• cabal-dev install --prefix=$HOME/AppData/Roaming/cabal/ If you use plain cabal, it would simply be this command: • cabal install 7. Once the build finishes, it's time to configure emacs. Use the agda-mode command to start the configuration: • agda-mode setup Fire up emacs and open ~/.emacs. Mine looks something like this: You can see that I've configured my default font to be Deja Vu. You can set this via the menus, or just copy what I have. I've also got a bit in there that makes sure everything is setup to use utf8. I think that is optional. You'll want to make sure you edit line 8 so that agda can find the standard library code that you downloaded. 8. Reload your ~/.emacs config (I find it easiest to just restart emacs). Put this sample code into Foo.agda and try to load it with C-c C-l. If everything is working it should produce an error message in the AgdaInfo buffer with correct looking unicode symbols: If you get stuck try looking around the Agda wiki for pointers. I've found that most of the documentation is hanging off this page: http://wiki.portal.chalmers.se/agda/agda.php?n=Main.Documentation ## 02 December 2012 ### Haskell Community Project Ideas The recent blog posts by FP Complete employees and cabal shortcomings has spawned a fair bit of discussion about community direction and infrastructure projects. On top of this, many people are excited about 24 pull requests and 24 days of Hackage: I thought I would throw some project ideas into the mix: ## TUI environment for ghci We recently gain the ability to colorize and pretty print the results in ghci, but we can do so much more. I don't think we need a full graphical user interface on top of ghci. I think we could accomplish a lot using a rich text user interface (TUI) instead. The idea I have is to use a library such as vty-ui to build a multipane interactive system on top of ghci. Imagine having a special pane for the ghci debugger, a pane for looking at the memory requirements and structure of types/values (ala vacuum). It could also support colorizing the input as you type expressions (and parenthesis matching). Another pane could allow for module browsing and viewing haddocks. ## Haddock 2.0 The basic idea here is to replace the haddock internals with pandoc. We could take this a step further and allow people to specify which type of markup they want to use for haddocks. The particular markup style would then be based on a directive such as: -- | haddock-markup: markdown I'm not sure what the default should be, perhaps a "haddock to pandoc" could be provided as the default. ## Community Edition of the Haskell Editor There has been a lot of talk about Haskell IDEs lately, but for many of us editors such as Emacs and Vim are working well. Maybe it's time for a community maintained installer for plugins for the major editors? This package would bundle popular plugins (including ghc-mod) and provide reasonable defaults as well as documentation about using the plugins. The idea is to make it easier for Haskell experts and Haskell beginners to get up and running with a nice editor environment for Haskell. I envision such a package being complimentary to the Haskell Platform (or perhaps even included in it). ## Social Hackage Hackage 2 is getting closer to deployment by the day. It's time to start thinking about how to use the new features for a "Social Hackage". By which I mean, a hackage that distributes responsibility and provides clues as to the quality, maturity, and community opinion of packages and maintainers. Features such as upvoting, tagging, and comments can be used together to help people quickly and easily assess if a package is right for their project needs. I doubt these features will be properly tuned out of the box. Now is the time to get involved with Hackage 2 to help with this effort. Also, now is a good time to help Duncan et al get the new hackage tested and running. ## More Platform Support Heard that Simon Marlow is leaving MSR? Want to get involved with GHC development? How about being the champion for a new compiler backend? Here are some platforms that I wish had better support: • .NET • JVM • Web Browser (JavaScript or Google Native Client). Perhaps Fay will fill this role in the future. • ARM, it's been ported but we need more testers • iOS ## Good GUI libraries My highest priority here is that the libraries be easy and painless to install on the big three platforms (Windows, OSX, Linux). Improving GTK2HS and wxHaskell is a start, but I suspect this effort will require a major attempt from scratch. ## Improving Window Support Improving the infrastructure such that developing for windows is easier. There is a lot to do. Here is a starter list: • Port more libraries. Any thing that uses the FFI is likely to not build on windows. • Complete husyhox so that windows devs have a posix shell environment alternative to cygwin • Port GHC and the RTS to work with the "native windows toolchain" (aka Visual Studio) ## Hackage/github/travis-ci integration Imagine being able to create a tag ("hackage v0.1.1.3") in your github repository and the resulting push fires off a travis-ci build. If the build passes the tag is uploaded to hackage using the version number from the tag. This would make it so that your good releases automatically go up on hackage. ## 30 March 2012 ### tmux + ssh-agent Lately I've been using tmux on remote servers. This allows me to maintain task-specific sessions on remote servers, regardless of what computer I work from or if my internet connection get severed. The biggest wrinkle in my setup has been ssh-agent forwarding. When I reconnect the remote side no longer knows where to find SSH_AUTH_SOCK. I found a solution. Step 1. On the remote host, create$HOME/.ssh/rc, make it executable, and add the following contents:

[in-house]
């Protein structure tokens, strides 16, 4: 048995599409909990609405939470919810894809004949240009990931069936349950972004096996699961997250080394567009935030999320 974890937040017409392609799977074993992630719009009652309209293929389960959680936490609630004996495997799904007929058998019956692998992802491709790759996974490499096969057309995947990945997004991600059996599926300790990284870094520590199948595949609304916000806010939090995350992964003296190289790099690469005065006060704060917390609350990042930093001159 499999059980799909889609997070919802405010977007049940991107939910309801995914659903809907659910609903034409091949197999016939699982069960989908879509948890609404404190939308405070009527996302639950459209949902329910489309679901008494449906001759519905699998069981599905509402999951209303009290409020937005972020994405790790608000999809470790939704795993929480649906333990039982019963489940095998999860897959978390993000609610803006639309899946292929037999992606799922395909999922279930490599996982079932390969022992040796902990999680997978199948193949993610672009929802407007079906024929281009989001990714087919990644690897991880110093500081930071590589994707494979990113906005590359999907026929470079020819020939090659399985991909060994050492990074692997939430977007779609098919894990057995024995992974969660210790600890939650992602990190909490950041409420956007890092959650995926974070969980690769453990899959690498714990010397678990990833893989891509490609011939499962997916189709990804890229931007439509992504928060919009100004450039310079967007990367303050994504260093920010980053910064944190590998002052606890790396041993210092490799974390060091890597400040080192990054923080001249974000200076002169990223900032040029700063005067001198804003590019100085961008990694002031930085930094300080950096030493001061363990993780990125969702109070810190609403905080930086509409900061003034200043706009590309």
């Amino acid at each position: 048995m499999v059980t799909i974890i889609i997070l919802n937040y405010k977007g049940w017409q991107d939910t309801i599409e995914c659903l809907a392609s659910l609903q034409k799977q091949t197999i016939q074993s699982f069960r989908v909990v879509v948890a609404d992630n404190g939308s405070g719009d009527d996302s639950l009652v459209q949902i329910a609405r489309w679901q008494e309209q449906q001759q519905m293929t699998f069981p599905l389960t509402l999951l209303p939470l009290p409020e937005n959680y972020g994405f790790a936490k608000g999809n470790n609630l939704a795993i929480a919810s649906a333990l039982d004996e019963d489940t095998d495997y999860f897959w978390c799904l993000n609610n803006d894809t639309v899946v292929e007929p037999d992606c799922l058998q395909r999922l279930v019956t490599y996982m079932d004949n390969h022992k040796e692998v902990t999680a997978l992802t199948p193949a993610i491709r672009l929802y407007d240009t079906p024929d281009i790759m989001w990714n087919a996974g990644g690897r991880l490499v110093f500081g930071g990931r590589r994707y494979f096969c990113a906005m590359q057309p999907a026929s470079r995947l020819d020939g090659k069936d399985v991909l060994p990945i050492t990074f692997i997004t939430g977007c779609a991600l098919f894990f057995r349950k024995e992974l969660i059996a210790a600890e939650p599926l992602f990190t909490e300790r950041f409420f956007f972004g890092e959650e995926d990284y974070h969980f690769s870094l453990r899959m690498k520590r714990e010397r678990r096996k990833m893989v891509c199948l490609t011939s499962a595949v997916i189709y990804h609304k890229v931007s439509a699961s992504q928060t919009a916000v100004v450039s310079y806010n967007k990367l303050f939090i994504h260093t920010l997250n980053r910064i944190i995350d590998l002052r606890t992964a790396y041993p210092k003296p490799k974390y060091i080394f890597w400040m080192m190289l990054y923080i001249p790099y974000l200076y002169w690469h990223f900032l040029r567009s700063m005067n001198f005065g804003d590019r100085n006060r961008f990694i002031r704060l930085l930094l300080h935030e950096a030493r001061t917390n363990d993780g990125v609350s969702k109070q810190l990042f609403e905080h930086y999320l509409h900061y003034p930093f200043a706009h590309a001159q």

Don't forget: chmod 755 $HOME/.ssh/rc Step 2. Add these two lines to your .tmux.conf: A few things kept me from getting this working straight away. You have to disable the default behavior of updating SSH_SOCK_AUTH (that's what the first line does), then you have to set SSH_SOCK_AUTH to point at the symlink created by the script in step 1. Edit: I mistakenly thought previously that you have to use an absolute path to the symlink because tmux won't expand "$HOME"or "~". Turns out, if you don't quote the path then tmux can do the right thing with ~.